Female Fandom

By Carrie Dunn

Female fandom has been one of the most neglected aspects of football scholarship. My  forthcoming book, ‘Female Football Fandom: Community, Identity and Sexism’ (Palgrave Pivot) represents an attempt to begin to redress this imbalance.

Few other studies focus on the experiential as narrated by the participants themselves, but it seems evident from my research – conducted as part of a PhD – that although every object of fandom and performance of fandom is different in both perception and practice, whether the individual is male or female, there are some significant overlaps in experience and performance among people who share a particular fandom.

Girls and women become involved in football fandom for many reasons, but among a significant proportion of my respondents   the influence of their father often was regarded as the most important factor In many cases, a close relationship between father and daughter, cemented and maintained by their shared fandom, had continued throughout their lives.

However, this is not the only way in which female fans begin or develop their fandom; respondents  also reported being influenced by mothers, other family members, friends and colleagues, and, after they had become involved for a time, some even choose to attend matches alone. It is evident that the traditional conception of football support passing from father to son is somewhat outdated; female fans can also introduce friends, family members, and their children to football, and initiate them into the fandom.

After being attracted to football through the influence of a significant person in their lives, women’s fandom is consolidated through regular match attendance. Most enjoy the social aspect of their fandom; many see their fandom as part of a family tradition, while others enjoy seeing their friends and chosen fan community, with very few viewing their support as a solitary activity. And fandom manifests itself primarily through the obvious display of attending matches, but female fans also buy, wear and display club-branded merchandise. Some spend time in fan activities outside the football ground, from supporters’ trust committees to writing for fanzines.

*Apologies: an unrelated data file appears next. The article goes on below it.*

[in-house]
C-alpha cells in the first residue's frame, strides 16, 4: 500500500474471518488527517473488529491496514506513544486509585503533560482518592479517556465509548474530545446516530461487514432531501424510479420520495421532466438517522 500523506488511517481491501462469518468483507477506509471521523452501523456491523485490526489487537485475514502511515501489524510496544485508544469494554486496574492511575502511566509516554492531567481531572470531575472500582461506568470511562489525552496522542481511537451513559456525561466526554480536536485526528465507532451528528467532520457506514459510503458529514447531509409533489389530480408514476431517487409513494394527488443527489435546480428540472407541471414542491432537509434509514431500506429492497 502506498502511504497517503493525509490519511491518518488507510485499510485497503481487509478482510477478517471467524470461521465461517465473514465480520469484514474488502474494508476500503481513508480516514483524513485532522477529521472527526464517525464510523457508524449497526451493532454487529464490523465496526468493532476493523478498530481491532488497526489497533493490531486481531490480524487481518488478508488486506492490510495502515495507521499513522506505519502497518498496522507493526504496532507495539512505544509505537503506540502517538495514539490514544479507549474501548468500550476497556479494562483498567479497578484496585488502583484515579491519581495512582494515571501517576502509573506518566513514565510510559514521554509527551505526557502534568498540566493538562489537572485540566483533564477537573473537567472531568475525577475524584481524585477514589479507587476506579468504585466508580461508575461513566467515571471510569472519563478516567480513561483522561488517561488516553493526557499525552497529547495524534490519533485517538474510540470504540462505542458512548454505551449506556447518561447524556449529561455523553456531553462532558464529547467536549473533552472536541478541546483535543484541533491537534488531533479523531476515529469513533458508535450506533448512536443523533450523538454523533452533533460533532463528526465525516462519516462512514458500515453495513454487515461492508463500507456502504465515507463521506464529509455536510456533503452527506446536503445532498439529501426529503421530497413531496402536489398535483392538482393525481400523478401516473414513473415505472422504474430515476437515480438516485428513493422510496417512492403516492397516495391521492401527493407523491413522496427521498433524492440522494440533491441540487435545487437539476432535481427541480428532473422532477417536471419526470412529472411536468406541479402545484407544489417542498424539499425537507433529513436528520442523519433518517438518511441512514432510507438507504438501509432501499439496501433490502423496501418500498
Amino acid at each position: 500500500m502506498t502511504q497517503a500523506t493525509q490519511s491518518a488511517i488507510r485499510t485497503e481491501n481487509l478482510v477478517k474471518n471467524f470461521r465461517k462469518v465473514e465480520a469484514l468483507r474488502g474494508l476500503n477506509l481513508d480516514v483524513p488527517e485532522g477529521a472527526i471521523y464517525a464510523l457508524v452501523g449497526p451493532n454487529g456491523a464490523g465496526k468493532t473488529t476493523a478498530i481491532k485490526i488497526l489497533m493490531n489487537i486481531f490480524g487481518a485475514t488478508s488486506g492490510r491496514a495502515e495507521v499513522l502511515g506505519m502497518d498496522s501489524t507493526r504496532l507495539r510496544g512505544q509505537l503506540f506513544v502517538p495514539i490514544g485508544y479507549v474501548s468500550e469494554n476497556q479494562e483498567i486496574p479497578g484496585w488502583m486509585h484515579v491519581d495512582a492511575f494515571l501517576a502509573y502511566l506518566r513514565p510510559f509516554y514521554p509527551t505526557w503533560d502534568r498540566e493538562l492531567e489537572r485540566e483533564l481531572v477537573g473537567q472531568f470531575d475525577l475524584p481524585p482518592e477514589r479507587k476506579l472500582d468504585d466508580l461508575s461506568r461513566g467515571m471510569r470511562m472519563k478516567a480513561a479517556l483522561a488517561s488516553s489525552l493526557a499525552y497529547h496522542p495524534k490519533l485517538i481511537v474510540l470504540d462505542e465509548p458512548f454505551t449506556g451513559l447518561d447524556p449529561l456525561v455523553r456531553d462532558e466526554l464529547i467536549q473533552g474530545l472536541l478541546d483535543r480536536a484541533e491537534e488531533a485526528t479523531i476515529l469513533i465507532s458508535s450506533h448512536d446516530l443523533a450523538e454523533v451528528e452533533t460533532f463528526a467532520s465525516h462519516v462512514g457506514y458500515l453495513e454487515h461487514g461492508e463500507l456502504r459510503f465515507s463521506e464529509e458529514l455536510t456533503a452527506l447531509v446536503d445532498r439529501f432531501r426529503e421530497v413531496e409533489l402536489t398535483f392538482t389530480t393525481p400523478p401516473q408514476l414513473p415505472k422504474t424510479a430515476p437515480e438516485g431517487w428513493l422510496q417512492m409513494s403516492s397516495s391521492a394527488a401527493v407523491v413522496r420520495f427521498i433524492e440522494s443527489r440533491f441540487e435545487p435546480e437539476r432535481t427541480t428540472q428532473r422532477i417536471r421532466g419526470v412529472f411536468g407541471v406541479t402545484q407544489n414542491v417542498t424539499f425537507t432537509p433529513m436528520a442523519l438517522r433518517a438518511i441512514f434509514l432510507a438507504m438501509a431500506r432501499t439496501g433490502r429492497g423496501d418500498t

Something I found particularly interesting was that my respondents’ perceptions of overt, deliberate sexism  in the context of their fandom were limited. This may be partly because female fans tend to choose to perform their fandom in a way that is not overtly marked as feminine; rather, they perform fandom in an unmarked, i.e. ‘normal’, i.e. ‘authentic’, i.e. ‘typically male’ way – they’ll wear trousers to the match; they won’t wear much if any make-up; they’ll try not to make themselves stand out. Females performing football fandom in this way do not highlight themselves as female or feminine, and are perceived (and perceive themselves) first and foremost as ‘fans’, not ‘female fans’.

One of my main conclusions is that sexism is an unspoken, covert dynamic operating within football; it is institutionally ingrained in the sport; and it doesn’t get criticised as the authorities refuse to take the lead in combating this form of prejudice. That means that sexist attitudes persist. Football clubs may say they want more women to attend games and that women are welcome to become football fans, but displays of women as cheerleaders at grounds and as ‘Soccerettes’ on mainstream football television indicate otherwise – as do the ever-criticised poor toilet facilities.

Of course, there has historically been an accepted popular myth that women have never attended men’s football matches with any degree of regularity, despite there being evidence that women have always been fans of the sport – and it is a possibility that the numbers of female fans in male professional football will increase over the next ten years as girls who have always played the game mature into financially independent womanhood. When I interviewed representatives from football clubs and the football authorities (the FA and the Football League), they seemed to think this might be the case, but they had very little data on female consumers of football, regardless of age, and regardless of how they consume football, whether it is as a player or as a fan, because there has been no research done in this field.

But what does seem clear from my research is that if women are encouraged to go to football, whether that is through advertising, marketing or encouragement from individuals close to them, they will certainly attend. There is nothing inherent within football as a sport that means it is male-only – indeed, the FAWSL, the elite league for women’s football, has just kicked off its season – but the attitudes from many fans, many clubs, the media and the football authorities in general creates an atmosphere and reiterates structures of institutional sexism, which means that significant numbers of women are and could continue to be dissuaded from attendance or even interest.

While it continues to be argued and accepted that football is a domain in which ‘historical’ ‘working-class’ values of maleness and masculinity can be exercised, explored and displayed, femaleness continues to affect football fandom. There might be no uniquely and uniformly ‘female’ experience of football fandom, but regardless, female football fans continue to participate in a male-dominated, institutionally sexist sphere where ‘male’ and ‘masculine’ values and behaviour are still accepted as the norm.


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